Religion is often a topic best skirted; a subject at the center of so many debates that have little sway on any given side. Yet, every so often, a statement is made that is so egregious as to taunt neutrality, especially considering its prominent position pinned to the vulnerable sleeve of religion. In this case, we’re referring to a comment made by conservative radio personality Gordon Klingenschmitt. In 2014, he referenced the Christian book of Genesis, positing that the infamous Tree of Knowledge of Good and Evil could have actually been a marijuana plant. Why even bother dredging up a ridiculous statement, possibly made in passing, from a couple of years ago? Because it’s launched its own wave of conspiracy theorists proclaiming that the “tree” that got humankind banned from paradise was actually cannabis growing wild in the Garden of Eden.
Christianity and Entheogens
Of course, you have to ask yourself if you even believe in the Christian mythology before delving into the mystery of marijuana’s place in the Garden of Eden. Even those who subscribe to the Christian faith argue about whether to take the stories of the Bible as literal fact or as figurative mythology. For the purposes of this article, we’re not concerned with validating or discrediting Christianity. Within the parameters of Christianity, we’re simply trying to determine whether the Tree of Knowledge at the center of the Book of Genesis is a marijuana plant, regardless of whether the story is to be taken literally or spiritually. For some Christians, pondering a question such as this is a historical debate. For other Christians, it’s a discussion of philosophy. And for those who aren’t Christian, it’s like debating whether Jar Jar Binks is the true evil mastermind behind the Dark Side in Star Wars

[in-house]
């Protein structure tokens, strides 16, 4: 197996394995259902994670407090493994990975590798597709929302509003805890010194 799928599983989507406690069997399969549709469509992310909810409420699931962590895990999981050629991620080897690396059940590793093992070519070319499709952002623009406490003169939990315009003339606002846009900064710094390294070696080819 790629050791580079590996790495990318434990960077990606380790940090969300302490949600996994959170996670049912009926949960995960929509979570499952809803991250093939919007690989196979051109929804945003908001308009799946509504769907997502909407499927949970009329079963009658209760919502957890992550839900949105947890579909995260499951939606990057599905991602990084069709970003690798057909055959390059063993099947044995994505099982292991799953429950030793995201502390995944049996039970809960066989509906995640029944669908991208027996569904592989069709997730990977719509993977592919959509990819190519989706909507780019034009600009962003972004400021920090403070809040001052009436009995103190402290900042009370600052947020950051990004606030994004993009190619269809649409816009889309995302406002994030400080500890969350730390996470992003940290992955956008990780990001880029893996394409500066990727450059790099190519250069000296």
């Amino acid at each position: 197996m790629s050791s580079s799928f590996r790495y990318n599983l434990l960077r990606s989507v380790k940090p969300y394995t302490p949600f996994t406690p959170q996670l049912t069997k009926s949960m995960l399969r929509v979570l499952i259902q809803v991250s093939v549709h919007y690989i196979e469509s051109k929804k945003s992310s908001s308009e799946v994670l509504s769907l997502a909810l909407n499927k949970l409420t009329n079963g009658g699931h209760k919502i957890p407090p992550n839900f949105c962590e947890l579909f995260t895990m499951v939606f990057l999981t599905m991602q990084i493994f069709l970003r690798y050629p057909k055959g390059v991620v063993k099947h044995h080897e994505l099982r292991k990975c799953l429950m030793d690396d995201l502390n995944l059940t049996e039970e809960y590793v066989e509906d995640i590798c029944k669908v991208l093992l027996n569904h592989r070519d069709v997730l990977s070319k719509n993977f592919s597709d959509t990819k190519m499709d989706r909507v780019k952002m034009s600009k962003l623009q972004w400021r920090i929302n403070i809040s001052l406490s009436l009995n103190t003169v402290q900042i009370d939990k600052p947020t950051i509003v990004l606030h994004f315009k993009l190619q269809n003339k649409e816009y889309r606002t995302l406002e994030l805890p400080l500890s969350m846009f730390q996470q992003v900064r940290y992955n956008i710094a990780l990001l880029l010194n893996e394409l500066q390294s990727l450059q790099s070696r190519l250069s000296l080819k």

. Either way, it’s an interesting discussion, especially considering the role of psychoactive substances in many religions. Professor Carl Ruck helped coin the term entheogens; the psychoactive substances that facilitate altered states for religious purposes. Entheogens aren’t often associated with Christianity, however there is evidence that entheogens, including marijuana, played a role in early Christianity
and Judaism as well as in medicines of the time
The Likelihood of Cannabis in Paradise
Whether or not marijuana buds were the forbidden fruit that lead to the exile from paradise, it seems likely that cannabis was at least present in the Garden of Eden. In the King James Bible, Genesis 1:29 is translated as “And God said, ‘Behold, I have given you every herb bearing seed which is upon the face of all the earth and every tree, in the which is the fruit of a tree yielding seed; to you it shall be for meat.’” Don’t bother questioning why paradise would have poison ivy growing in its gardens; that’s a different topic altogether. What resonates from this verse is that, according to Christian faith, every plant that we know, excluding any genetically engineered by Monsanto, was represented in the Garden of Eden.
Cannabis Growing in the Garden as the Tree of Knowledge